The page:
The spectrum of impact investing is a dynamic one, but attempts have been made to break down the range of impact investing approaches. One of the most notable comes from Sonen Capital and is pictured below.
At one end of the investing spectrum we have traditional investing, which seeks financial returns with no impact lens whatsoever. At the other end we have philanthropy, and impact first approach with no financial return expectation. In between is where it gets interesting, and is where impact investing lives.
The first two categories on the spectrum after traditional investing are still driven primarily by financial performance. But an impact lens is beginning to take form. Negative ESG (Environmental, Social, and Governance) screening, for example, is an approach which attempts to keep capital from being allocated to assets involved in “harmful” sectors of business. How that is defined is up to the investor or the fund, but some examples are given in the image above.
What follows is Sustainable Impact Investing, which takes those ESG factors into account alongside the financial returns expectation. Capital is allocated to assets which contribute positively to one or more of those ESG elements (even if somewhat indirectly) while also performing well financially. The idea is that investment opportunities that have good ESG scores will improve overall financial performance, and those with poor ESG scores will have poorer financial returns.
Thematic impact investing directs capital towards pre-defined impact areas (defined by the investor) while financial returns are also sought as a parallel priority. It is common for impact investors to have impact areas that they are more passionate about and thus have their portfolios constructed around this impact-seeking ambition.
Such investors seek specific solutions to this impact need. For example, an investor may see lack of access to drinking water as one of the greatest threats to humankind and therefore seeks to invest primarily in solutions addressing this need. Themes could also be broken down by region, for example, focusing investments in Southeast Asia.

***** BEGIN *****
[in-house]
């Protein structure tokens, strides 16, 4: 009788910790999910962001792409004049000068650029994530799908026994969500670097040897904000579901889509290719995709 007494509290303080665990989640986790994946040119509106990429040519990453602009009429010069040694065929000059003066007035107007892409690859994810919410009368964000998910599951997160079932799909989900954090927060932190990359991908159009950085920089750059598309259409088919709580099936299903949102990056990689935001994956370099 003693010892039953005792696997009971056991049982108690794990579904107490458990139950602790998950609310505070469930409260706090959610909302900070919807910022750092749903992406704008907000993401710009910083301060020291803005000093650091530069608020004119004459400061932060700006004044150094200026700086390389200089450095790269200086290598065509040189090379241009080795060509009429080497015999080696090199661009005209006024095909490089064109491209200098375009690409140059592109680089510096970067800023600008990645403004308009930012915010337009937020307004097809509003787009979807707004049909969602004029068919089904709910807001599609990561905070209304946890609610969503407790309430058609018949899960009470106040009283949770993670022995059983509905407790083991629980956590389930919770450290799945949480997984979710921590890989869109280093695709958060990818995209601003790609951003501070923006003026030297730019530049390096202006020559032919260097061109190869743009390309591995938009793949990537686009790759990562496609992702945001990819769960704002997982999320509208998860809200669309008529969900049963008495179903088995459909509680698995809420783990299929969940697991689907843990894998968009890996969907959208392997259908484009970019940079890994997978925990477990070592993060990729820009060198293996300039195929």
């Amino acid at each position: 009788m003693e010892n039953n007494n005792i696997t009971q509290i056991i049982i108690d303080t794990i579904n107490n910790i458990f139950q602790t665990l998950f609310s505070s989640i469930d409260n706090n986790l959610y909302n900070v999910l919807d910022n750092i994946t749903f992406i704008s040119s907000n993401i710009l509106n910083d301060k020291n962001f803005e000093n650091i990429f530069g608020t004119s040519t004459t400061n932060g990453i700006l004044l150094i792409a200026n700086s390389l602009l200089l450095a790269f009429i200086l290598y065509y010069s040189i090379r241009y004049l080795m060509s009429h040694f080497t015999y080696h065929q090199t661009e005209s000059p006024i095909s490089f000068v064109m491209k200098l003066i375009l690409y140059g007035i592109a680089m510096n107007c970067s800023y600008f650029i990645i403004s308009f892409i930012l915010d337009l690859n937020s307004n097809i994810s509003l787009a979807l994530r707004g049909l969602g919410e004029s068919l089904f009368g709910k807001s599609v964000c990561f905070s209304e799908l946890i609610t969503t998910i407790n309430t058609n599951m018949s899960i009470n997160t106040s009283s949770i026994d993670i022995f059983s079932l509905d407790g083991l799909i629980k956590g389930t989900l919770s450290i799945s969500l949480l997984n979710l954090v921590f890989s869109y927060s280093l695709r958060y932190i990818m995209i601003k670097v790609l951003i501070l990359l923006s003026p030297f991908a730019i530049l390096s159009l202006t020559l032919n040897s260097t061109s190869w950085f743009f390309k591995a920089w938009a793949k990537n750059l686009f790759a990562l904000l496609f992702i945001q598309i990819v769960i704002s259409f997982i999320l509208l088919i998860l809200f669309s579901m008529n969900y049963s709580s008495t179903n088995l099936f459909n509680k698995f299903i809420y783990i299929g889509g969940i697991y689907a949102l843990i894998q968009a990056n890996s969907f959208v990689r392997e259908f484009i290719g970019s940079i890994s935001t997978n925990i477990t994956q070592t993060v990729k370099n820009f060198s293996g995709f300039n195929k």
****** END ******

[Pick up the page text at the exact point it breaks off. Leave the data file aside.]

As the name suggests, the impact area takes priority as the driver of investment decisions. Financial returns ares still a factor, though not a dominating one. This category often demands a higher risk tolerance on the financial side, for example, targeting early stage solutions which haven’t had as much commercial validation but which have highly scalable impact potential. Or, the investment could be structure as an injection of patient capital into an asset, where priority is the social or environmental success of the impact-seeking endeavor and financial returns are either likely to be below market rate (this is a known factor) and/or paid back over long periods of time. Here are few examples of impact investing that will give you hope for the system change.
The GIIN’s ImpactBase provides a comprehensive list of impact investment products, including a directory of impact investing funds worldwide.
Best for the World also has a useful breakdown of their Top 50 impact funds (from 2016), including a rating system of each one across a variety of categories.
Lastly, the Toniic Directory, which is sourced from Toniic’s worldwide impact investor network, can be used to search for impact investment opportunities across asset classes.
Raise capital for social entrepreneurs, nonprofits & impact investors.
Global Impact Investing Network The GIIN
Open Source & Practical Framework for Measuring Social Impact